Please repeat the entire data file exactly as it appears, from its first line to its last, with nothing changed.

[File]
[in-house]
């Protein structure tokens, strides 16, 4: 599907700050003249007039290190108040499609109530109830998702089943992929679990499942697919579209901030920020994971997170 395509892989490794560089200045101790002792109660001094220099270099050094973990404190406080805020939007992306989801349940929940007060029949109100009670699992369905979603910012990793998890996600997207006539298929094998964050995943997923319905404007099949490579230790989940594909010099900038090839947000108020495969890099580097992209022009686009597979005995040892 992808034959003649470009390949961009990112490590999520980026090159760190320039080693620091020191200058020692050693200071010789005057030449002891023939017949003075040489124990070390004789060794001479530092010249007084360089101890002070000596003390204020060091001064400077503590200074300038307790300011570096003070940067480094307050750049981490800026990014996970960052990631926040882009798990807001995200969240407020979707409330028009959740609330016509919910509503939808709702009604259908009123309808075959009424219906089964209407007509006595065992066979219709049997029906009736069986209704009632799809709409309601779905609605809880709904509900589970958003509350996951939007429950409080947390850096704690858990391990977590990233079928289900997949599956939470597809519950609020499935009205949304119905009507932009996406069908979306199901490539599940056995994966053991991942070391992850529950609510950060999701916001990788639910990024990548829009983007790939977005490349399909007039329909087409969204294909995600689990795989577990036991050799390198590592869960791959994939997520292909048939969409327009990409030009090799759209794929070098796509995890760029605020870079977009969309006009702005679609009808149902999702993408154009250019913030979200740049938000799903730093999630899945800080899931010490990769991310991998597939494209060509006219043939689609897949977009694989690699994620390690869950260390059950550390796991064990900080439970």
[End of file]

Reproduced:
[in-house]
């Protein structure tokens, strides 16, 4: 599907700050003249007039290190108040499609109530109830998702089943992929679990499942697919579209901030920020994971997170 395509892989490794560089200045101790002792109660001094220099270099050094973990404190406080805020939007992306989801349940929940007060029949109100009670699992369905979603910012990793998890996600997207006539298929094998964050995943997923319905404007099949490579230790989940594909010099900038090839947000108020495969890099580097992209022009686009597979005995040892 992808034959003649470009390949961009990112490590999520980026090159760190320039080693620091020191200058020692050693200071010789005057030449002891023939017949003075040489124990070390004789060794001479530092010249007084360089101890002070000596003390204020060091001064400077503590200074300038307790300011570096003070940067480094307050750049981490800026990014996970960052990631926040882009798990807001995200969240407020979707409330028009959740609330016509919910509503939808709702009604259908009123309808075959009424219906089964209407007509006595065992066979219709049997029906009736069986209704009632799809709409309601779905609605809880709904509900589970958003509350996951939007429950409080947390850096704690858990391990977590990233079928289900997949599956939470597809519950609020499935009205949304119905009507932009996406069908979306199901490539599940056995994966053991991942070391992850529950609510950060999701916001990788639910990024990548829009983007790939977005490349399909007039329909087409969204294909995600689990795989577990036991050799390198590592869960791959994939997520292909048939969409327009990409030009090799759209794929070098796509995890760029605020870079977009969309006009702005679609009808149902999702993408154009250019913030979200740049938000799903730093999630899945800080899931010490990769991310991998597939494209060509006219043939689609897949977009694989690699994620390690869950260390059950550390796991064990900080439970």